Dr. Joseph Simone and Dr. Arthur Nienhuis: Legacies of servant leadership

As we mourn the loss of cherished St. Jude directors, we look to their examples and recommit to carry our mission forward.

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News & Updates from ALSAC

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To be a supporter of St. Jude Children’s Research Hospital is to walk in the footsteps of dreamers, those with bold visions and the imagination and determination to see them through.

In the past month, sadly, we’ve lost two of those dreamers — Dr. Joseph Simone and Dr. Arthur Nienhuis. These giants of science and medicine, with their combined 20 years as directors of St. Jude, have made an impact on the world that will be felt for many years.

In the hands of these two men, progress in the field of gene therapy, and the fight against pediatric leukemia and HIV/AIDS, was astronomical. Both men cherished the kids in their care and believed strongly in not just quality of treatment, but the quality of life that treatment allowed.

A native of Chicago, Dr. Simone received his medical degree from the Loyola University Chicago Stritch School of Medicine, named for Cardinal Samuel Stritch, mentor to Danny Thomas who recommended our founder build St. Jude in Memphis. Dr. Simone would go on to help develop the first curative treatment for leukemia through the Total 5 protocol for acute lymphoblastic leukemia. As a result of that study, the survival rate for ALL rose from 4 percent to 50 percent. Today, 94 percent of kids treated at St. Jude for ALL survive, thanks to the direction and work ethic of people like Dr. Simone.

Indeed, his was one of the St. Jude voices whose declaration in 1970 would shake the global scientific and healthcare community: Leukemia can no longer be considered an incurable disease.

As Dr. Simone’s successor, Dr. Nienhuis, who spent much of his career at the National Institutes of Health, built on his predecessor’s advances and would quite literally build the St. Jude campus itself. In tandem with my father, the CEO of ALSAC at the time, he oversaw an impressive expansion that included the Children’s GMP facility; the Hartwell Center; Donald P. Pinkel, MD, Research Tower; and Tri Delta Place, the first on-campus patient housing facility.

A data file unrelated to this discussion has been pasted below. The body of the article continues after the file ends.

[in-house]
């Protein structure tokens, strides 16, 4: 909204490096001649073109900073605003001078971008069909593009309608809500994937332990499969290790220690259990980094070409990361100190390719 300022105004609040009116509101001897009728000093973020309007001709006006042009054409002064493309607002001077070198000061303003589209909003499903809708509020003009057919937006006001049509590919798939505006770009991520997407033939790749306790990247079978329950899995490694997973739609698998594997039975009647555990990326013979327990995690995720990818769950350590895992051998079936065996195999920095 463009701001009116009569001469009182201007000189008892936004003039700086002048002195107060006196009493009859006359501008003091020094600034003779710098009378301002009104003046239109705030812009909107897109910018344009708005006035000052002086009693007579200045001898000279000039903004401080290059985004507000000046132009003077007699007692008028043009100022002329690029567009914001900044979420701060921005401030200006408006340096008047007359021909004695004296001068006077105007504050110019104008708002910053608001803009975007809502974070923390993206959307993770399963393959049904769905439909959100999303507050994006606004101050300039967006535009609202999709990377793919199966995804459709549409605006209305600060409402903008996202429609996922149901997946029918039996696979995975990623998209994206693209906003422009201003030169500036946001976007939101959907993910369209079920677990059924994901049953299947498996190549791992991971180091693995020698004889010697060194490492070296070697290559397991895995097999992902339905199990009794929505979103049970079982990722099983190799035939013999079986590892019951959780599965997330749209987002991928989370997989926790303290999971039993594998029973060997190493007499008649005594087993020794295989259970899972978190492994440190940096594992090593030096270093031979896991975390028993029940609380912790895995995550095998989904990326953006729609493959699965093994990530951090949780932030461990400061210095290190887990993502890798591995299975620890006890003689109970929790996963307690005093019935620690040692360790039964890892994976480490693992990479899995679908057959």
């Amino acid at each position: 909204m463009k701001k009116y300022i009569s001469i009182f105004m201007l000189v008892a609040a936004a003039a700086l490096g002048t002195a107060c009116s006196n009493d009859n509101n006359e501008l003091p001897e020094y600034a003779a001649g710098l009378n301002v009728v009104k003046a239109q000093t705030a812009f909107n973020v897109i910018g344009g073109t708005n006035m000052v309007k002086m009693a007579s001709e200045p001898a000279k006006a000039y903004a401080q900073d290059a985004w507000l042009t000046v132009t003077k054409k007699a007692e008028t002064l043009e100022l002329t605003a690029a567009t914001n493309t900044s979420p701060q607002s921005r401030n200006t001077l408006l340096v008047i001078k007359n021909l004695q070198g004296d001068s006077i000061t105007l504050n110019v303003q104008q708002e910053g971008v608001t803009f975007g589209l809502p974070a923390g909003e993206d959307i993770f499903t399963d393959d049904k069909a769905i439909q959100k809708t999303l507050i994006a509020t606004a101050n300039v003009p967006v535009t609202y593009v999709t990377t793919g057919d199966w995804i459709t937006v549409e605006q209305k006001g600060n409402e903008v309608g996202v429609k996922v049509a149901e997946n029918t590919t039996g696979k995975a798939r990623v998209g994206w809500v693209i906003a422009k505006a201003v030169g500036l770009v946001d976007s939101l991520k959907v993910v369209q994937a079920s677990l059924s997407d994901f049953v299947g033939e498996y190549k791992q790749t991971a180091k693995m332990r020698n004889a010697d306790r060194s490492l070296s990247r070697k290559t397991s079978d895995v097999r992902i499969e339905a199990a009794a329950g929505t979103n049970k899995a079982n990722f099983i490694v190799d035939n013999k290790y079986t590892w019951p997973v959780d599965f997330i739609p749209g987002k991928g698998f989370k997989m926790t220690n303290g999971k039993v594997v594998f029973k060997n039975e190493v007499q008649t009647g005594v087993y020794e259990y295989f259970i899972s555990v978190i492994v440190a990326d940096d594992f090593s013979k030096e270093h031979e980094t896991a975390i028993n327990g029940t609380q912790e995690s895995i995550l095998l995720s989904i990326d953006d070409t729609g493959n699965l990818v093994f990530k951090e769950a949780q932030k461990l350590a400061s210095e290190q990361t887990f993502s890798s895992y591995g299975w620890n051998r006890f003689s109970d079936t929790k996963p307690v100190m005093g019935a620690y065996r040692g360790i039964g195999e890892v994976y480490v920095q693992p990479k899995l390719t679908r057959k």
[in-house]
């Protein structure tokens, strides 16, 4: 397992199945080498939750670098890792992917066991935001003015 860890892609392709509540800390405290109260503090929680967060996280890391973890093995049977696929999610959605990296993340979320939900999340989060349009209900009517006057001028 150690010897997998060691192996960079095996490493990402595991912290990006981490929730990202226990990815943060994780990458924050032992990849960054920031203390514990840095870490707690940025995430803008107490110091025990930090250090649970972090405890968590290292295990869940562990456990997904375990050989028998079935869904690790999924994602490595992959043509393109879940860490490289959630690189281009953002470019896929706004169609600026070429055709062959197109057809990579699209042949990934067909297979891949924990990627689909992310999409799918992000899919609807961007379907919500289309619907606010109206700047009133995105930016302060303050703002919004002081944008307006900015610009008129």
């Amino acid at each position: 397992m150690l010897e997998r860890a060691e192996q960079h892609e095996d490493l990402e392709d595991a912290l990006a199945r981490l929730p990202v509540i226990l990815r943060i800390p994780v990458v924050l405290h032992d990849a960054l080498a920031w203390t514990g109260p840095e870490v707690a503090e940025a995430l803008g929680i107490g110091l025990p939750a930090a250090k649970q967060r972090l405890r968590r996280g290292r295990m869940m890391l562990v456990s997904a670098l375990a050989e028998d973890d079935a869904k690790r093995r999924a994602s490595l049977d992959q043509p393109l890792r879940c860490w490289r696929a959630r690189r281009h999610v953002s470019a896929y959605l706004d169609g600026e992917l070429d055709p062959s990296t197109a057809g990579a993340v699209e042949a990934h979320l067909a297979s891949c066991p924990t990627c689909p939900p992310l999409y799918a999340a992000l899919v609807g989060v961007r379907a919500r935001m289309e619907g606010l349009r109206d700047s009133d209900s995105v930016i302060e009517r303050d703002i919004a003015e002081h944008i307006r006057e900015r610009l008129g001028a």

Both men recruited and mentored some of the best and brightest in the medical field — scientists whose dreams have helped break boundaries in the fight against childhood cancer and other life-threatening diseases, and who have graciously shared those discoveries in an effort to help more kids around the world.

Our mission is a global one, yet the heart of St. Jude can be found here in its hallways where these giants’ footsteps continue to echo, their legacies seen and felt in laboratories and clinics everywhere even decades after their time in the C-suite and boardroom ended.

Dr. Simone continued his distinguished career with other leading cancer research institutions across the country, including Memorial Sloan-Kettering Cancer Center, Huntsman Cancer Institute at the University of Utah and the University of Florida's Shands Cancer Center. I’m sure they’re all the better, as are we, for his wisdom and heart, and we honor him through the St. Jude Joseph Simone Endowed Chair in Basic Research.

Dr. Nienhuis returned to his lab at St. Jude to continue his work in the burgeoning field of gene therapy where, along with the late Dr. Brian Sorrentino, a cure — a word as prized as hope within the St. Jude family — was found for SCID-X1, known commonly as bubble boy disease. Dr. Nienhuis' work also provided a safe, reliable source of a necessary blood clotting protein factor for hemophilia, extending new hope to individuals with that disease.

At the end my father’s life, it was Dr. Simone who checked in on him — and me — and helped guide difficult end-of-life decisions. Dr. Nienhuis was always willing to give me his insights as well. I know my dad cherished his relationship with both of these remarkable men, as do I.

I’m proud today to call Dr. Nienhuis’ son Kevin a colleague at ALSAC, where his work helps ensure the rich legacy of his father, and all who came before, will continue.

One thing we’ve learned at ALSAC and St. Jude about dreamers like Dr. Simone and Dr. Nienhuis: their shoes are impossible to fill, but their footsteps guide us. I’ll forever be mindful for their compassion and, on my road ahead, guided by their service, empathy and imagination.

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